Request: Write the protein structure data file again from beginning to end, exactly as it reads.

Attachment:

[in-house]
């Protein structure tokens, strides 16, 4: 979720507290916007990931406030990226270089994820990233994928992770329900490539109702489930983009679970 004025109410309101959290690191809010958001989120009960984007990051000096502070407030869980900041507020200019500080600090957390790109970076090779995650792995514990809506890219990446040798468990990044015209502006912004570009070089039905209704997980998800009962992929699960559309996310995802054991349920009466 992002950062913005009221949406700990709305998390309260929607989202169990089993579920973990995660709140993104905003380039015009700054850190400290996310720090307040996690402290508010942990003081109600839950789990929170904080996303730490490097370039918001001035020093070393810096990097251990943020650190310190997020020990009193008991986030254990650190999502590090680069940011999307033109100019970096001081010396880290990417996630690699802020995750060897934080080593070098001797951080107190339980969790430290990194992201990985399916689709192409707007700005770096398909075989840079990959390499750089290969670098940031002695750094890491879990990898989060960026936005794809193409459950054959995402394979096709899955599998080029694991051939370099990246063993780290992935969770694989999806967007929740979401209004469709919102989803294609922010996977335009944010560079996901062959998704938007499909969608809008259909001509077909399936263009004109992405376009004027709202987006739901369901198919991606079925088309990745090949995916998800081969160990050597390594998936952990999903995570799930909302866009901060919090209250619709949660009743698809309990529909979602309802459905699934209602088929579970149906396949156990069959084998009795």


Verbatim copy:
[in-house]
């Protein structure tokens, strides 16, 4: 979720507290916007990931406030990226270089994820990233994928992770329900490539109702489930983009679970 004025109410309101959290690191809010958001989120009960984007990051000096502070407030869980900041507020200019500080600090957390790109970076090779995650792995514990809506890219990446040798468990990044015209502006912004570009070089039905209704997980998800009962992929699960559309996310995802054991349920009466 992002950062913005009221949406700990709305998390309260929607989202169990089993579920973990995660709140993104905003380039015009700054850190400290996310720090307040996690402290508010942990003081109600839950789990929170904080996303730490490097370039918001001035020093070393810096990097251990943020650190310190997020020990009193008991986030254990650190999502590090680069940011999307033109100019970096001081010396880290990417996630690699802020995750060897934080080593070098001797951080107190339980969790430290990194992201990985399916689709192409707007700005770096398909075989840079990959390499750089290969670098940031002695750094890491879990990898989060960026936005794809193409459950054959995402394979096709899955599998080029694991051939370099990246063993780290992935969770694989999806967007929740979401209004469709919102989803294609922010996977335009944010560079996901062959998704938007499909969608809008259909001509077909399936263009004109992405376009004027709202987006739901369901198919991606079925088309990745090949995916998800081969160990050597390594998936952990999903995570799930909302866009901060919090209250619709949660009743698809309990529909979602309802459905699934209602088929579970149906396949156990069959084998009795």